Court Faults County Executive's Practice of Ignoring Laws Enacted by Board of Legislators
Judge Rules Astorino Cannot Evade a Law without Convincing a Court to Invalidate It
WHITE PLAINS, NY – Westchester County Court Judge Barry E. Warhit told lawyers for County Executive Robert P. Astorino on Wednesday that Astorino did not have the right to disobey a law enacted by the Westchester County Board of Legislators (WCBoL) without filing a lawsuit against the WCBoL and convincing a court that the law is somehow invalid.
The critical ruling came in a lawsuit filed by three leaders of the WCBoL —Chairman Jenkins (D-Yonkers), Vice Chair Lyndon Williams (D-Mount Vernon) and Majority Leader Peter Harckham (D-Katonah)—seeking to force Astorino and his Administration to comply, implement and enforce the laws of Westchester. Since taking office in 2010, Astorino has repeatedly ignored laws passed by the WCBoL, justifying his actions simply by informing the WCBoL that he believes a particular law is “null and void” or “non-operative.” The court’s ruling Wednesday that the WCBoL is a “necessary party” makes clear that only courts have the authority to declare laws invalid and that a ruling striking down a law can be made only in a lawsuit initiated by Astorino, which names the WCBoL.
In other words, Judge Warhit’s ruling establishes that if Astorino believes a WCBoL law is invalid—in this case, a law changing the composition and procedures of the County’s Board of Acquisition and Contract (A&C)—he must initiate a legal action and convince a court to strike down the law. Unless and until he does that, he must obey it.
“Along with my two colleagues from the Board of Legislators, I am gratified that the judge has affirmed this simple fact—that a law is a law until it is properly challenged and legally invalidated,” said Legislator Williams, a practicing attorney. “Each step in this lawsuit brings us closer to clarity in terms of the business of governance for the residents of Westchester.”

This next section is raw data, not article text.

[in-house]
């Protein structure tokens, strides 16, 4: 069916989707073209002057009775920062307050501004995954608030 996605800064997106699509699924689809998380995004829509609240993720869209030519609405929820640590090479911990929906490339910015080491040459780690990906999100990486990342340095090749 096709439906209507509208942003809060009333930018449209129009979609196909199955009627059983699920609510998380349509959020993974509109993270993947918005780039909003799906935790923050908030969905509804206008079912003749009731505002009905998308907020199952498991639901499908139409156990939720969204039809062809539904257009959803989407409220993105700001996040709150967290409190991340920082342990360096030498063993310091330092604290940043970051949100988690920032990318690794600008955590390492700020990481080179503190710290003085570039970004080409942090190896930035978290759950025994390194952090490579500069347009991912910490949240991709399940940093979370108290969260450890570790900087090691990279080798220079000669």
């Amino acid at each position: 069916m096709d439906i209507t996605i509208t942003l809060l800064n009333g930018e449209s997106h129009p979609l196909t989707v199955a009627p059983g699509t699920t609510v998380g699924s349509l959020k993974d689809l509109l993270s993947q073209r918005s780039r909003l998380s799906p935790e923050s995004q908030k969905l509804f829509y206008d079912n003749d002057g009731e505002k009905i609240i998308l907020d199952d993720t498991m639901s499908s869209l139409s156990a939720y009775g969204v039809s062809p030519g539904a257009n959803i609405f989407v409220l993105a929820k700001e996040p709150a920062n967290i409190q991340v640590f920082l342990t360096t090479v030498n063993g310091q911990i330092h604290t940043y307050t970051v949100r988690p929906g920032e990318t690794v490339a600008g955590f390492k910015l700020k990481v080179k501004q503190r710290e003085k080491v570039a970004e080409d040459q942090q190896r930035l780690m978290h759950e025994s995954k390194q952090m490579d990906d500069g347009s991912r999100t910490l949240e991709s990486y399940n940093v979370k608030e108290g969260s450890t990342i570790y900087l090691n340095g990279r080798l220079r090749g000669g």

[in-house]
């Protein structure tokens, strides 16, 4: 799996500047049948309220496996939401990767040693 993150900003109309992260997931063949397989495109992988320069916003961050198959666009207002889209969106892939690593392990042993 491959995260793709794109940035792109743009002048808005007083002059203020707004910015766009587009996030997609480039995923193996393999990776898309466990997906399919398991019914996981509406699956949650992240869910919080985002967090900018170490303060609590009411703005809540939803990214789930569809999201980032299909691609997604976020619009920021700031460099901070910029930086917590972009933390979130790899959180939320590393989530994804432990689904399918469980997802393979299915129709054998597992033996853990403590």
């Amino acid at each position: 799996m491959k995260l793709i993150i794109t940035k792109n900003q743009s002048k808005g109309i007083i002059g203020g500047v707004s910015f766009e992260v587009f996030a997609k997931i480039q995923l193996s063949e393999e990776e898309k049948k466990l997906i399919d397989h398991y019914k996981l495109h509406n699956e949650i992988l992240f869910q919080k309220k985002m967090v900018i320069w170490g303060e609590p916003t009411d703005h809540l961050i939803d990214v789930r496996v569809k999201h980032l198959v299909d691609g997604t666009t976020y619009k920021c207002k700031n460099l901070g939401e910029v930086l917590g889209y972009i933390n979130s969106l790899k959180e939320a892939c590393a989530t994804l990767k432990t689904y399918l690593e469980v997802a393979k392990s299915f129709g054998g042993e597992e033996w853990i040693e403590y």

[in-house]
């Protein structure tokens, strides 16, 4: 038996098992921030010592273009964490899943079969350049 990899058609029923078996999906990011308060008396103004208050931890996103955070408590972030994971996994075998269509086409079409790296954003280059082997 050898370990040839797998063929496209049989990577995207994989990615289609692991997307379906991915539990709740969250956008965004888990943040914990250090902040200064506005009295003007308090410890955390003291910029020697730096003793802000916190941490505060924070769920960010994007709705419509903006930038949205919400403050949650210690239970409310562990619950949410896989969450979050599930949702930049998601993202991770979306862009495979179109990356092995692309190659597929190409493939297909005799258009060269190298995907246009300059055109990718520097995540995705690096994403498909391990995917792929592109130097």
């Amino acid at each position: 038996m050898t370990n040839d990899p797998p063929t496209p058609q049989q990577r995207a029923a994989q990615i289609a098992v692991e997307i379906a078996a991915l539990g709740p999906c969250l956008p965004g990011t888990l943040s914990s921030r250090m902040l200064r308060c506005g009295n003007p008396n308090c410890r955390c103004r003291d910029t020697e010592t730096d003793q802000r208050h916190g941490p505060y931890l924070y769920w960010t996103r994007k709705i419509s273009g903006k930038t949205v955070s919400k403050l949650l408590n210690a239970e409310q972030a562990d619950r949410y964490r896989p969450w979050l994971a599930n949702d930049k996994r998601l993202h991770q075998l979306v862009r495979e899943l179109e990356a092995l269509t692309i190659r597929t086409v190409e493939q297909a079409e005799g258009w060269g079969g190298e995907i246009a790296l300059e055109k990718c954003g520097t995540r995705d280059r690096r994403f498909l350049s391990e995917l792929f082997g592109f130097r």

Judge Warhit ordered both sides to return to court on August 13 to give Astorino time to decide whether he wants to sue the WCBoL and seek to challenge the validity of the law regarding A&C. If he does, the judge will give him additional time to prepare his lawsuit, which would technically be filed as a "counterclaim" in the pending action.
The judge noted that having Astorino’s current counsel, the County Attorney, representing him in a lawsuit seeking to invalidate one of the WCBoL's laws could present a conflict of interest, since the County Attorney also serves as the WCBoL’s legal advisor.
Astorino would need WCBoL authorization to retain outside counsel for any legal matters regarding the business of the County.
The practice of Astorino and members of his Administration ignoring the County Charter and laws of Westchester has frustrated members of the Board of Legislators on a number of occasions. At the root of this lawsuit is a conflict regarding the A&C Board, which handles contracts for capital projects worth hundreds of millions of dollars yearly for Westchester. Astorino has refused to comply with provisions in 2012 BOL legislation that require him to follow certain procedures in how the A&C Board conducts its business. By ignoring those provisions, he has essentially used A&C as a pocket veto to kill off contracts authorized by the WCBoL.
“If County Executive Astorino simply upheld and followed the laws of Westchester, as he swore to do when he took his oath of office, we would not be in this position today,” said WCBoL Chairman Jenkins. “Now, he can decide if he wants to try to overturn the A&C law in court, using taxpayer dollars in the effort.”